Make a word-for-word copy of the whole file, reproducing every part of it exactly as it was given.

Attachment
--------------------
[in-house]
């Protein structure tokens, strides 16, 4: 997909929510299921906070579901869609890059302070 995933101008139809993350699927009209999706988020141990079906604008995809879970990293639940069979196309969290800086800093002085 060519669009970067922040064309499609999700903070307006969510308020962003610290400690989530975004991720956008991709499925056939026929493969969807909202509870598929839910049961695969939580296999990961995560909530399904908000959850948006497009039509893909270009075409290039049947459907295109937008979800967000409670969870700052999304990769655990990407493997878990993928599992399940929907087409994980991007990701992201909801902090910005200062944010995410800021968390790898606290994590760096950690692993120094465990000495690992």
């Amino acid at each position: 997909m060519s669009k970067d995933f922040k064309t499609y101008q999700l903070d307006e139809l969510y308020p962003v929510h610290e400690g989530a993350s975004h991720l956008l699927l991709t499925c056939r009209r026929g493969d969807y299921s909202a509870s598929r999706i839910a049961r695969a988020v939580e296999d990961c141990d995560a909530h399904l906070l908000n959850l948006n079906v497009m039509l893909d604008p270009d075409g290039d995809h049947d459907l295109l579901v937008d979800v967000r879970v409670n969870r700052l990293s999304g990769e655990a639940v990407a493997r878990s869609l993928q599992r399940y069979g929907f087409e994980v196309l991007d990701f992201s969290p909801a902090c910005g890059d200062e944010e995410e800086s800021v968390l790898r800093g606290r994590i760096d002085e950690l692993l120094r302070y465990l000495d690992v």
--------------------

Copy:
[in-house]
């Protein structure tokens, strides 16, 4: 997909929510299921906070579901869609890059302070 995933101008139809993350699927009209999706988020141990079906604008995809879970990293639940069979196309969290800086800093002085 060519669009970067922040064309499609999700903070307006969510308020962003610290400690989530975004991720956008991709499925056939026929493969969807909202509870598929839910049961695969939580296999990961995560909530399904908000959850948006497009039509893909270009075409290039049947459907295109937008979800967000409670969870700052999304990769655990990407493997878990993928599992399940929907087409994980991007990701992201909801902090910005200062944010995410800021968390790898606290994590760096950690692993120094465990000495690992």
């Amino acid at each position: 997909m060519s669009k970067d995933f922040k064309t499609y101008q999700l903070d307006e139809l969510y308020p962003v929510h610290e400690g989530a993350s975004h991720l956008l699927l991709t499925c056939r009209r026929g493969d969807y299921s909202a509870s598929r999706i839910a049961r695969a988020v939580e296999d990961c141990d995560a909530h399904l906070l908000n959850l948006n079906v497009m039509l893909d604008p270009d075409g290039d995809h049947d459907l295109l579901v937008d979800v967000r879970v409670n969870r700052l990293s999304g990769e655990a639940v990407a493997r878990s869609l993928q599992r399940y069979g929907f087409e994980v196309l991007d990701f992201s969290p909801a902090c910005g890059d200062e944010e995410e800086s800021v968390l790898r800093g606290r994590i760096d002085e950690l692993l120094r302070y465990l000495d690992v």